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From Mladen Turk <mt...@apache.org>
Subject Re: svn commit: r647384 - in /apr/apr/trunk: CHANGES include/apr_pools.h memory/unix/apr_pools.c
Date Mon, 07 Jul 2008 06:07:52 GMT
Sander Striker wrote:
> On Wed, Apr 16, 2008 at 3:52 PM, Joe Orton <jorton@redhat.com> wrote:
>> On Tue, Apr 15, 2008 at 06:48:49AM +0200, Mladen Turk wrote:
>>> Joe Orton wrote:
>>>> On Sat, Apr 12, 2008 at 08:42:59AM -0000, Mladen Turk wrote:
>>>>> Author: mturk
>>>>> Date: Sat Apr 12 01:42:51 2008
>>>>> New Revision: 647394
>>>>> URL: http://svn.apache.org/viewvc?rev=647394&view=rev
>>>>> Log:
>>>>> Introduce apr_pool_sys_allocator_set
>> Mladen - I think you posted that response to this thread as well as the
>> other; this thread was about r647384 (apr_pool_create_core_ex) not
>> r647394 (apr_pool_sys_allocator_set).
> I checked on the archives, as I stumbled over the code and wondered
> what the heck it was for.  I don't seem to find a response as to what
> this functionality is actually needed for.  In case I missed it, could you
> point me to it?  If I didn't miss it, because there is nothing there, could
> you please follow up to Joe's earlier question?

Sorry for the late answer. I was on the vacation ;)

I think I already explained the purpose and usage of create_core_ex.
Unlike traditional pool it creates standalone pool (and allocator if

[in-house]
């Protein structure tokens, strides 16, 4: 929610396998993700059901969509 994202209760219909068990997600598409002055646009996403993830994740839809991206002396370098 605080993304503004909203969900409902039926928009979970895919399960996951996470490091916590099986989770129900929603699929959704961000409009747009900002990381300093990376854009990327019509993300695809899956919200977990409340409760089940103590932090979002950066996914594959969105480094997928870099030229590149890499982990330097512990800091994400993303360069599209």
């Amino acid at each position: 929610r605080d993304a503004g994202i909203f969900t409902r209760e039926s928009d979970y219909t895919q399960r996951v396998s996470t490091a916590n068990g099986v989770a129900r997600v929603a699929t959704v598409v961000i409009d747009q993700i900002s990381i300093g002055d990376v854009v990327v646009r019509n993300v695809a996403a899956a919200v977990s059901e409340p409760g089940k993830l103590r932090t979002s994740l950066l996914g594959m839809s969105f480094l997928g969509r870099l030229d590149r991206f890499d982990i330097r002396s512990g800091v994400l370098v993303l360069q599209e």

provided at creation time).
The usage addresses two main common concepts:
1. Temporary memory pools that are commonly used inside loops
    and are used as create/alloc*n/destroy
    Since create_core_ex doesn't lock the parent (or global) pool
    during create/destroy this is performance upgrade.
2. Using pools with high level languages like Java that have
    strict garbage collection. APR Objects in that case can be
    directly bound to the java object without the need to sync the
    GC with the pool maintenance. Since those languages ensure that
    the object destroy method will be called, but in random order
    there is no need to create any back reference to parent pool.

Just to give you an overview of the problems with that in heavily
multithreaded environment like JVM where GC and occur in parallel,
are the long JNI calls in which case the apr_terminate needs to be
protected by the sync method so that it gets called *only* when all
functions exits. In any other case we might end up with zombie
memory (child pool) in the middle of the function call.
We have that problem in Tomcat Native, so a simple high CPU usage
can lead to a JVM core during connector shutdown/restart. JVM can
decide to cleanup the our apr socket object at some later time when
the parent was already destroyed. To solve this issue we would need
to create internal tree that would map apr_pool parent/child dependency
1:1, protect the access and maintain it, as well as having an atomic 
counter of number of JNI functions currently executing.
With detached pools we don't need that and the memory will still
be released by calling pool_destroy in objects finalize method.

This breaks the single root pool presumption, so the API has to be used
only in well defined environments where for each create_core_ex the
corresponding destroy will be always called.

Long one, I know :)


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